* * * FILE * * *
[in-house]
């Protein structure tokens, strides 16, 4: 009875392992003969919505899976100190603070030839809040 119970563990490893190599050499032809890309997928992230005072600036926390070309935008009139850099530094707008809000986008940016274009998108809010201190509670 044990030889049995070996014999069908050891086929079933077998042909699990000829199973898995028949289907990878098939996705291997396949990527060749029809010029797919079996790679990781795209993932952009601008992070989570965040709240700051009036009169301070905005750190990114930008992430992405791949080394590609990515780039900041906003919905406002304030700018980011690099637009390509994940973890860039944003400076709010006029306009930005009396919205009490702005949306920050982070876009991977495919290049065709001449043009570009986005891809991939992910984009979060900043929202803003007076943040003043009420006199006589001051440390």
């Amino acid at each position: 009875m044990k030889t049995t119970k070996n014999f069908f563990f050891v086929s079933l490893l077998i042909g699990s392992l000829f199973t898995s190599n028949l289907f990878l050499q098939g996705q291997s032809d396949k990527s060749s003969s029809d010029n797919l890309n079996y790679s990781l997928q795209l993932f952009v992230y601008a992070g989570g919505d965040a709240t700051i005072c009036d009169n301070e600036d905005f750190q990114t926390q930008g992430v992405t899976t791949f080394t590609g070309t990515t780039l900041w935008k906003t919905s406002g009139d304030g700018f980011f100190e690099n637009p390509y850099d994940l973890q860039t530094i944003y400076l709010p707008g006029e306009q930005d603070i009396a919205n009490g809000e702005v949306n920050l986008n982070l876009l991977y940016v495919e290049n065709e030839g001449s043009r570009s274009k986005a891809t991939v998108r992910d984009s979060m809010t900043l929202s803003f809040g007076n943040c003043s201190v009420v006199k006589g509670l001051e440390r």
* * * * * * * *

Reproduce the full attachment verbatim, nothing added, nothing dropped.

[in-house]
């Protein structure tokens, strides 16, 4: 009875392992003969919505899976100190603070030839809040 119970563990490893190599050499032809890309997928992230005072600036926390070309935008009139850099530094707008809000986008940016274009998108809010201190509670 044990030889049995070996014999069908050891086929079933077998042909699990000829199973898995028949289907990878098939996705291997396949990527060749029809010029797919079996790679990781795209993932952009601008992070989570965040709240700051009036009169301070905005750190990114930008992430992405791949080394590609990515780039900041906003919905406002304030700018980011690099637009390509994940973890860039944003400076709010006029306009930005009396919205009490702005949306920050982070876009991977495919290049065709001449043009570009986005891809991939992910984009979060900043929202803003007076943040003043009420006199006589001051440390």
């Amino acid at each position: 009875m044990k030889t049995t119970k070996n014999f069908f563990f050891v086929s079933l490893l077998i042909g699990s392992l000829f199973t898995s190599n028949l289907f990878l050499q098939g996705q291997s032809d396949k990527s060749s003969s029809d010029n797919l890309n079996y790679s990781l997928q795209l993932f952009v992230y601008a992070g989570g919505d965040a709240t700051i005072c009036d009169n301070e600036d905005f750190q990114t926390q930008g992430v992405t899976t791949f080394t590609g070309t990515t780039l900041w935008k906003t919905s406002g009139d304030g700018f980011f100190e690099n637009p390509y850099d994940l973890q860039t530094i944003y400076l709010p707008g006029e306009q930005d603070i009396a919205n009490g809000e702005v949306n920050l986008n982070l876009l991977y940016v495919e290049n065709e030839g001449s043009r570009s274009k986005a891809t991939v998108r992910d984009s979060m809010t900043l929202s803003f809040g007076n943040c003043s201190v009420v006199k006589g509670l001051e440390r």